The cables 24 extend over a series of pulleys 34 journaled on the rear end of the vehicle and then in the reverse direction underneath the vehicle to a plurality of guides 56, one for each cable. These guides serve as spacers. The cables then pass through a series of generally longitudinally oriented pulleys or guides 58 which properly orient the cables prior to their entry onto the individual sheaves to be described below. The guides or pulleys 58 are on axes which are actually arranged in a pair of generally diverging rows extending away from the power unit.

The pull-back cables 30 extend from the bulkhead 35 to which they are affixed and out through the front wall of the trailer and around a pair of guide pulleys 40 and then back into the vehicle, whereupon at a certain distance from the front wall of the vehicle, they exit through apertures 42 in the floor of the vehicle over guide rollers 43 and then, as indicated in dotted lines, to the power unit and the takeup reels 44 therein. The reason for the cables extending out through the front of the vehicle and then back in without going directly to the underside of the vehicle is to avoid the fifth wheel connection which occupies the underside of the trailer in the area adjacent to the front end thereof.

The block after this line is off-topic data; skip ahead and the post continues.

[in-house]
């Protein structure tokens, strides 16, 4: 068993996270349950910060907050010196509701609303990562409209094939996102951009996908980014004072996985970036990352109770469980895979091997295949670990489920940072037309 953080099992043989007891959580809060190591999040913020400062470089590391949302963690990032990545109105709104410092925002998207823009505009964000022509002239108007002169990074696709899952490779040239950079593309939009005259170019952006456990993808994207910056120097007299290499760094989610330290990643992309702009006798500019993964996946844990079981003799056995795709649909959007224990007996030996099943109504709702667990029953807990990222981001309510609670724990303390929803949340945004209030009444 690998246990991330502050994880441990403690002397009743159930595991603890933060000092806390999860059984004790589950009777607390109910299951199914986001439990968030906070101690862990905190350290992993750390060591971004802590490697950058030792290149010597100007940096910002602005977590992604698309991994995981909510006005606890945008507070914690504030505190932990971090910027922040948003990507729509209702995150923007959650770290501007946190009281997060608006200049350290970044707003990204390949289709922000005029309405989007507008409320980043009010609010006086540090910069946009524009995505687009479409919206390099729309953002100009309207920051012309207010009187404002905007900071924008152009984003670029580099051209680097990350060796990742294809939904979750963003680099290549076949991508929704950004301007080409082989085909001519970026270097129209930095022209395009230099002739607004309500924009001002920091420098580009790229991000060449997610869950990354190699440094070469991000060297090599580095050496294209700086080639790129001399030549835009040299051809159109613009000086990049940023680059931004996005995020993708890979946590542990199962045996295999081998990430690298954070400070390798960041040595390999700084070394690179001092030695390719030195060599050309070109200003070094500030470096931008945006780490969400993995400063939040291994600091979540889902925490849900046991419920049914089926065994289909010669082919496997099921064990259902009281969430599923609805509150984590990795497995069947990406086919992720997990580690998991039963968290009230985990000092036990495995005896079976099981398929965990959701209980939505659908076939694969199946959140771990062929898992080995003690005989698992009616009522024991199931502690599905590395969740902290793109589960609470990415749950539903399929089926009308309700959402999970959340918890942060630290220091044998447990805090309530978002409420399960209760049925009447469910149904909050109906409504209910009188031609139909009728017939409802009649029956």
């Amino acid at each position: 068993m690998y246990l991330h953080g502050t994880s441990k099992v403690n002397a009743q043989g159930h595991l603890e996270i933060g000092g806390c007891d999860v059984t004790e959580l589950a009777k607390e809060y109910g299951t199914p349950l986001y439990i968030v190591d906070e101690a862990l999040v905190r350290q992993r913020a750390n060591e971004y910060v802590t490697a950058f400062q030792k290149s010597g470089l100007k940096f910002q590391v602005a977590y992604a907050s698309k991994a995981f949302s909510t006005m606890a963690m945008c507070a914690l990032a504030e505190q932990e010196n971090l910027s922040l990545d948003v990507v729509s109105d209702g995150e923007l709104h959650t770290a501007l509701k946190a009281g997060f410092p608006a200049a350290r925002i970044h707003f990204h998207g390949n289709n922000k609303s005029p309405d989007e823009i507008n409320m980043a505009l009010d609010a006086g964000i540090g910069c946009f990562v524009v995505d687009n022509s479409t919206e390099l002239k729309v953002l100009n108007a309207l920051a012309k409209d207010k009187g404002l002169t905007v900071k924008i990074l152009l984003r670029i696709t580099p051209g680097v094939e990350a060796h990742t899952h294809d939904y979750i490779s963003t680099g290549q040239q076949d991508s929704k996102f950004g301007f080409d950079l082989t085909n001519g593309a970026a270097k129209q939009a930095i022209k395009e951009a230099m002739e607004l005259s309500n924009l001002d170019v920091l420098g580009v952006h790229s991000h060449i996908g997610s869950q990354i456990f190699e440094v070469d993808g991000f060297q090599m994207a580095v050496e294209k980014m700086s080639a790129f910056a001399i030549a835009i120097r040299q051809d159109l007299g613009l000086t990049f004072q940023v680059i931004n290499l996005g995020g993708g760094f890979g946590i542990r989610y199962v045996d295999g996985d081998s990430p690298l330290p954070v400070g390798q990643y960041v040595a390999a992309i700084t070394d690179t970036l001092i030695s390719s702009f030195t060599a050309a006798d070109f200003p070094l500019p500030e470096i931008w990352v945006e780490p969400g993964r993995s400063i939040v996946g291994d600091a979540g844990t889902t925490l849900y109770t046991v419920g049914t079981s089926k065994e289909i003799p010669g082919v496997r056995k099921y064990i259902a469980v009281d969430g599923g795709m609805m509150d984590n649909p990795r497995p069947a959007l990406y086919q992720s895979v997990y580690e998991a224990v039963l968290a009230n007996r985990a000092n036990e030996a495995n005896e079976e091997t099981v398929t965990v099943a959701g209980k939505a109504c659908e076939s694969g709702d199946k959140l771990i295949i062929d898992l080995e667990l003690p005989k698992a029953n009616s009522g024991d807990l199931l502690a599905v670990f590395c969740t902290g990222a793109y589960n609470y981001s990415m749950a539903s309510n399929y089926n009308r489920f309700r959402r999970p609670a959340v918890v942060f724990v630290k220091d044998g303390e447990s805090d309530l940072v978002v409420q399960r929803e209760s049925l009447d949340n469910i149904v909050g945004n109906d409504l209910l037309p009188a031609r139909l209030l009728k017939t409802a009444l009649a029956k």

FIG. 3 is a rear view of the vehicle showing the bulkhead 32 and the tensioning means 29 which will be described in greater detail below. FIG. 4 shows more clearly the guide pulleys 34 which are journaled on the rear end of the vehicle. This figure also shows guide channels 74 in which the load-supporting cables are seated. These guide channels include bearing pads 76 which help reduce friction between the cables and the channels 74.

FIG. 5 shows the power unit and the respective sheaves and take up reels for the load supporting cables and the pull-back cables. The sheaves 36 for the load supporting cables 24 are mounted on shaft 38. It is to be noted at this time that the width of the sheaves is substantially equal to the width or thickness of the cables 24 such that the cables are wound upon themselves in a single planar coil. This arrangement insures even and uniform takeup of all of the cables as they are wound in unison. The sprocket 84, affixed to shaft 38, is drivingly connected by chain 90 to a sprocket 86 which is loosely journaled on a power shaft 88.